Rent for the main office spaces in Singapore is said to drop to about 14%, somewhere towards the end of 2015 and 2019. Which comes through as the second worst rental drop in over 31 cities around the globe. This was brought to peoples notice when Knight Frank’s real estate company did a report on it yesterday.
Among the large supply that’s due to hit the market anytime this year or the next, the need for good office spaces still remains unsettled. This can be because of the rather slow economic growth and a not-so-supportive technological sector that seems to be thriving. These are the very organisations that are starting up shops outside of the centralised business districts.
In comparison to similar global cities, Singapore’s government provides business premises with their own parking space and with the growth seen in tech firms, you won’t notice a rise in growth among the CBD. Even though you can notice a firm intent in developing and implementing proper principles by the government of Singapore, they do prefer to drive this up north in clusters and this was stated by Knight Frank’s Executive Director and Head of Advisory – Mr. Calvin Yeo.
He also went on to say that Apple and Google were among the tech companies that have decided to set up business outside of Singapore’s CBD. This however has bridged a gap with cities like Shanghai that comprise of tech companies that primarily contribute to the influx of rent prices on the rise and prime office spaces.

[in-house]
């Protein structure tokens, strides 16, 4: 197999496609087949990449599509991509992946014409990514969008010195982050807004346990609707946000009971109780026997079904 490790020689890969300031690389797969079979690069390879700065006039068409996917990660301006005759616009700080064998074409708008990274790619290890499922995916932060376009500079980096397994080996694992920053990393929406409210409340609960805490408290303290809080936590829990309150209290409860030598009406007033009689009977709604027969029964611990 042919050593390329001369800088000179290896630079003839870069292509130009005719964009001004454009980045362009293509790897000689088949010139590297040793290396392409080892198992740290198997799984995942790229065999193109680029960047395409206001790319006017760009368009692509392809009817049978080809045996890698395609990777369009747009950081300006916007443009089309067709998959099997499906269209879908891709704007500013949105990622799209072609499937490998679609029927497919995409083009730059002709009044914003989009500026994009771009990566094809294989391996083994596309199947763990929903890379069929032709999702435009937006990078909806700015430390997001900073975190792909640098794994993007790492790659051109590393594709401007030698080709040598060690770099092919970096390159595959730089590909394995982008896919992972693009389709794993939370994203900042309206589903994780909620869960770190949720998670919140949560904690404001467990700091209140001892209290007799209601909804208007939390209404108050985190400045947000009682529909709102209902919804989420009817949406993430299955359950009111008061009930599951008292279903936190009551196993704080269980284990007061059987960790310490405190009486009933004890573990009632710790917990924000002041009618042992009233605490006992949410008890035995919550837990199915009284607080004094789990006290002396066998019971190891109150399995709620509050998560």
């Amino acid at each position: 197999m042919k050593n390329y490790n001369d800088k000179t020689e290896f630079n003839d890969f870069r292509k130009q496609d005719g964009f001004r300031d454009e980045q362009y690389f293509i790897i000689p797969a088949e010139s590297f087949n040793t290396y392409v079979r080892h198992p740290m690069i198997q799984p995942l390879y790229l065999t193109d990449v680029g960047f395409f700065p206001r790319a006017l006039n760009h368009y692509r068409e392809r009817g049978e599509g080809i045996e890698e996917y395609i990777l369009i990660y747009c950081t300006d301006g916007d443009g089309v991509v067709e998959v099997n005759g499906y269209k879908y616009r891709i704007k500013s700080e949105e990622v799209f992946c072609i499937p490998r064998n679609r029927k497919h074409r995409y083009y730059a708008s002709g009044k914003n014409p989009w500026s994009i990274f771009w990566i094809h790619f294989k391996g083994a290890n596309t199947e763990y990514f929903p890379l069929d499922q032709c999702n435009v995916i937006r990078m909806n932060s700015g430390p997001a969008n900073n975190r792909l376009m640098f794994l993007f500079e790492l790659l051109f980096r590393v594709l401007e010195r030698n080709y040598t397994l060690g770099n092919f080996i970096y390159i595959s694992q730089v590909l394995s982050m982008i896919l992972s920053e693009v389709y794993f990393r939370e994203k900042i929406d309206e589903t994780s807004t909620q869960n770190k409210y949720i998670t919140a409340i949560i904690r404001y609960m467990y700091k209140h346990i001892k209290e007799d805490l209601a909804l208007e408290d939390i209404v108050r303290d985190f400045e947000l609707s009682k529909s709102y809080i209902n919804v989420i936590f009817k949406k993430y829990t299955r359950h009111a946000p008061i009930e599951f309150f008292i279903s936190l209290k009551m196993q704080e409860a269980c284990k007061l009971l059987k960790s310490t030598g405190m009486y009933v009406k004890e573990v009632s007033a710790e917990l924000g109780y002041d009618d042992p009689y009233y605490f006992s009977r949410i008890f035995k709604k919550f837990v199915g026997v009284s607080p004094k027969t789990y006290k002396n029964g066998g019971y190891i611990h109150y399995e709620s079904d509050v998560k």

According to the 2017 report published by Knight Frank on Global Cities – Sydney popped up as having the best opportunities, with office rents in prime locations expected to rise by 27.5% between the end of 2015 and the end of 2019. Berlin comes in second place with a forecast for growth by 25% followed by certain other countries. In the Asian region Shanghai came in with the highest ranking and was placed sixth with an increase of 19.2% among the expected rise in office rents. The worst hit however was Bogota where a decline of 17.3% in rents is expected.
It must be said though that the Singaporean market isn’t without some positive spots. Firms that specialise in co-working spaces came forward with the latest demand in the CBD driven area and this was reported by the firm Savills.
The latest example of this would include a 20,000 square foot space for the purpose of co-working by the Capital Tower Point, which is a partnership between CapitaLand. This can be located on the 12th floor and works as a collective space between the two firms – stated both companies.
However Alice Tan – the Head of Research at Singapore’s Knight Frank frim stated that around 6 million square feet of total gross area, has been set aside as office space. This is said to come through around 2016 or 2017 and will definitely weigh in on rentals for short term purposes. The decline might indicate a moderate drop sometime next year, however a recovery might not be possible until 2019.
Learn more: http://www.todayonline.com/business/spore-has-second-worst-office-rental-prospects-out-31-cities